- "We have hospitals that treat the mentally ill with compassion. But that's not where you're going. I arranged for you to get transferred to Arkham Asylum in Gotham. I still have some friends there. They're expecting you."
- ―Batman to Lex Luthor[src]
The Arkham Home for the Emotionally Troubled, formerly known as the Elizabeth Arkham Asylum for the Criminally Insane or Arkham Asylum, is a Victorian-style psychiatric hospital and sanatorium located within the suburban community of Somerset on the outskirts of Gotham City. It was founded by Amadeus Arkham, who transformed Arkham from a family estate to a treatment center for the mentally ill.
It is dedicated to rehabilitating those considered too dangerous for normal prisons such as Blackgate Penitentiary.
- 1 History
- 2 Staff
- 3 Inmates
- 4 Trivia
- 5 Behind the scenes
- 6 References
- 7 External links
The Elizabeth Arkham Asylum for the Criminally Insane took shape under the vision of Amadeus Arkham, who transformed his family's estate into a treatment center for the mentally ill, before ultimately descending into madness himself.
- "Talk about a workplace romance gone wrong."
- ―Amanda Waller, while discussing the Task Force X pitch[src]
At some point after being captured by Batman, the Joker was imprisoned in Arkham, where he would eventually become the patient of the then Doctor Harleen Quinzel. The psychopath would successfully manipulate her into supposedly falling in love with him and then had her give him a machine gun, thereby allowing Joker to start a riot.
Around the same time, his gang overran the asylum, killing the guards and setting himself free, leaving the facility in disarray. Arkham was later restored from the damage caused by Joker's riot sometime before 2016.
The asylum is known to attract both history buffs and architectural connoisseurs. Visiting even the gates of Arkham is officially discouraged by the city, but many tourists are still known to take pictures of the Asylum's exterior from time to time.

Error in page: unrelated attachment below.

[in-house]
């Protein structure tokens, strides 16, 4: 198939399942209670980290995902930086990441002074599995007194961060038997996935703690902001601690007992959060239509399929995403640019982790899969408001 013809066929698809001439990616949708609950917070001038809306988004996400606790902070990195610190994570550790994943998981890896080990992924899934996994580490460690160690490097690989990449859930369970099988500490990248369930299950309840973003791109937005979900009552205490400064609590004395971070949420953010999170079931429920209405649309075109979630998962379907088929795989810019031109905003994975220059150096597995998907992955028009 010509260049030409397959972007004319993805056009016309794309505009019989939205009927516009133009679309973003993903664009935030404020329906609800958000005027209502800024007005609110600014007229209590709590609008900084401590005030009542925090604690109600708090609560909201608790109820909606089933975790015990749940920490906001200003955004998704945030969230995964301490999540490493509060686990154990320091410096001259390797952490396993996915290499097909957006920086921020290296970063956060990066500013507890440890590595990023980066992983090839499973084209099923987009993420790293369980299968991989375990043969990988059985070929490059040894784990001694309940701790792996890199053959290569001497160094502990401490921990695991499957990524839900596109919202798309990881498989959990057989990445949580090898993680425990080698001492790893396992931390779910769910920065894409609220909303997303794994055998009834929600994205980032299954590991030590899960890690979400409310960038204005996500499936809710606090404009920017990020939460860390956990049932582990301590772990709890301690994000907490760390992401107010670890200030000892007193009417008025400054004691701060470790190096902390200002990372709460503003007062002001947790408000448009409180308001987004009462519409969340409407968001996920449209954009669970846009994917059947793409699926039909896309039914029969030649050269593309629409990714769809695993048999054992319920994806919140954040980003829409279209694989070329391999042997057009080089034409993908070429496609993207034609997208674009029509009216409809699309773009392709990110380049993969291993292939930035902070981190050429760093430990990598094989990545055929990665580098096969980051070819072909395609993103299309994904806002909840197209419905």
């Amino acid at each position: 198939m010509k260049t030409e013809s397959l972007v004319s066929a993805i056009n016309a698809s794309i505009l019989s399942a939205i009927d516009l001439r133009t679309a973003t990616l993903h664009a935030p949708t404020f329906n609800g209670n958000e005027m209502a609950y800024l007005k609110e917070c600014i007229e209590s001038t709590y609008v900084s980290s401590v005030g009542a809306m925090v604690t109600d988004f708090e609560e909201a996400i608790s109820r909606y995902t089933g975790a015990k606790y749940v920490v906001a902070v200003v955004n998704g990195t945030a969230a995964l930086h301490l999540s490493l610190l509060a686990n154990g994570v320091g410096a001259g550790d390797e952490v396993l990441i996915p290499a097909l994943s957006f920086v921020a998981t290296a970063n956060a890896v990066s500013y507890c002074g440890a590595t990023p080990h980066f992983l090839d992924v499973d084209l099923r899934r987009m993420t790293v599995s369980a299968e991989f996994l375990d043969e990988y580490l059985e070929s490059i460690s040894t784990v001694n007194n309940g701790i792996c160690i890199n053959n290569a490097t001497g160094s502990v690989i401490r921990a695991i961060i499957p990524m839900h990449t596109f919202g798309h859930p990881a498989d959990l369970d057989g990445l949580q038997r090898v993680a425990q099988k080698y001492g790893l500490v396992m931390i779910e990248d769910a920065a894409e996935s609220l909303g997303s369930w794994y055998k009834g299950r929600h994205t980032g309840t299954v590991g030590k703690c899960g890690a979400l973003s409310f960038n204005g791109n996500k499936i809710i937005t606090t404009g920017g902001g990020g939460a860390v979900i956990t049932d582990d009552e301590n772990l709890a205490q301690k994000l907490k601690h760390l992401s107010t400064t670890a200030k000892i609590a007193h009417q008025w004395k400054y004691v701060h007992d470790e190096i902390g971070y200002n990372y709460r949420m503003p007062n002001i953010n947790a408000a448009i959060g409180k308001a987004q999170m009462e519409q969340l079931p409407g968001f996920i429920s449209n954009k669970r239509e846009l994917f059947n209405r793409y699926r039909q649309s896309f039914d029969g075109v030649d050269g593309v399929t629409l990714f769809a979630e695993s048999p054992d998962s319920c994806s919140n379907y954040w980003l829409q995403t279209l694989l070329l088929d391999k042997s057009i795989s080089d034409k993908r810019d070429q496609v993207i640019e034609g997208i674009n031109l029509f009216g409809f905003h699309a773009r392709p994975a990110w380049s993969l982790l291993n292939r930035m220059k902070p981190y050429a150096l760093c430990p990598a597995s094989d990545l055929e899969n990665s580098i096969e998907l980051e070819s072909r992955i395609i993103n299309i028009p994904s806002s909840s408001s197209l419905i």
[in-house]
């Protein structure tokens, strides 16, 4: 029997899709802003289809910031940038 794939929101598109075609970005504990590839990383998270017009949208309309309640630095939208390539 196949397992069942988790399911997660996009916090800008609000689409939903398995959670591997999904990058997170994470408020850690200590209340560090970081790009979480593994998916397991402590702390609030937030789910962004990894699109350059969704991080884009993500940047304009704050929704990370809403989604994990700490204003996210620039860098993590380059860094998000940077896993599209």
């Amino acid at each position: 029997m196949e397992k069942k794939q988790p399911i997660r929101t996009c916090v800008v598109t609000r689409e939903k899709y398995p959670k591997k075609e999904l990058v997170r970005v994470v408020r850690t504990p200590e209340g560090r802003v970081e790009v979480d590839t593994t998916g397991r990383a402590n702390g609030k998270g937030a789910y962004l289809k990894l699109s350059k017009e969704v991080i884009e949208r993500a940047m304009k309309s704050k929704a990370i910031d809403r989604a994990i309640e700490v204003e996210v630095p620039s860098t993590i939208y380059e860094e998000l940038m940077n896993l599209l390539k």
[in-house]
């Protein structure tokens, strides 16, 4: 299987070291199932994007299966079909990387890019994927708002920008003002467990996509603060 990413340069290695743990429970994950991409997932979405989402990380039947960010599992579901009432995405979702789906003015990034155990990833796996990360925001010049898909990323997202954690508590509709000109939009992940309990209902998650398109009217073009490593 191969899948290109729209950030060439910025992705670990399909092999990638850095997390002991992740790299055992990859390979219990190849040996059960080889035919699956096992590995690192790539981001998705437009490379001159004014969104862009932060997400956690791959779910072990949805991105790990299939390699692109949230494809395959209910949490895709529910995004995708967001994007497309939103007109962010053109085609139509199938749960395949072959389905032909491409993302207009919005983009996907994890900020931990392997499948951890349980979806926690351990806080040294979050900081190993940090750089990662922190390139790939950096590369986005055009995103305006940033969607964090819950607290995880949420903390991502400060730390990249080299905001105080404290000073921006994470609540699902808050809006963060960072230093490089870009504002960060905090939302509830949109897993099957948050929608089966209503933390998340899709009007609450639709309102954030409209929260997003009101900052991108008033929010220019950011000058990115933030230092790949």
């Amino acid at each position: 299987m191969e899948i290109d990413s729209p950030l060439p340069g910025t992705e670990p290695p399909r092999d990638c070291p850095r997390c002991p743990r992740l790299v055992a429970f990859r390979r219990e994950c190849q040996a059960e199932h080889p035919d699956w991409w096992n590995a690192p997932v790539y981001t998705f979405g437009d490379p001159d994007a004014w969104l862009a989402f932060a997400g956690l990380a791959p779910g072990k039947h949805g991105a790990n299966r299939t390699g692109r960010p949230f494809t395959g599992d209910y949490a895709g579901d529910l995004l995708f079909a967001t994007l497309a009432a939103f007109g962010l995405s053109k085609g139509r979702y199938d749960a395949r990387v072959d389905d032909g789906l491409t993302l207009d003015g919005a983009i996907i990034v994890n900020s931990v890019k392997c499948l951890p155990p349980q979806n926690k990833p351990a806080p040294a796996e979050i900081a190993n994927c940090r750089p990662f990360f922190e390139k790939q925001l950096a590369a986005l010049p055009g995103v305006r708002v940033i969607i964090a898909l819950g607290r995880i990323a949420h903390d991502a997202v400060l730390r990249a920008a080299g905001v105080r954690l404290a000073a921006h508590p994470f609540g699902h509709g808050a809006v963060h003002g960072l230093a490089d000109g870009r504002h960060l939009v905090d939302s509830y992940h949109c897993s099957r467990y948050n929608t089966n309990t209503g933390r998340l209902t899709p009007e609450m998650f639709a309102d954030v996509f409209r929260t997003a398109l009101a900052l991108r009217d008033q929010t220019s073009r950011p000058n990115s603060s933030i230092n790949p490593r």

Doctor Aesop's escape
In 2013, the inmate Babrius Aesop took advantage of a power outage to initiate an escape. Using his knowledge of electronics he managed to pry open his cell as well as fellow inmate Jackalope's, and put on the uniform of one of the Asylum's attending doctors. When confronted by the Asylum's guards, Aesop convinced Jackalope to distract the guards and intentionally sacrifed him to aid in his escape.
After his escape, the news of his departure was intentionally covered up presumably by members of the Asylum staff. Despite their attempts, the news of the escape and coverup was covered by at least one blogger.
Lex Luthor's imprisonment
After Lex Luthor was found guilty of committing mass murder (in both Nairomi and Washington, D.C.) as well as the framing and death of Superman, he was found to be mentally unfit to stand trial for his unspeakable crimes and was sent to Belle Reve to await his final sentence.
Batman, furious that Lex had manipulated him into almost killing Superman (and had still gotten Superman killed despite that), and also wanting to keep a close eye on the criminal mastermind, took the law into his own hands and had him transferred to Arkham Asylum where he could make sure that Luthor wouldn't cause any more trouble.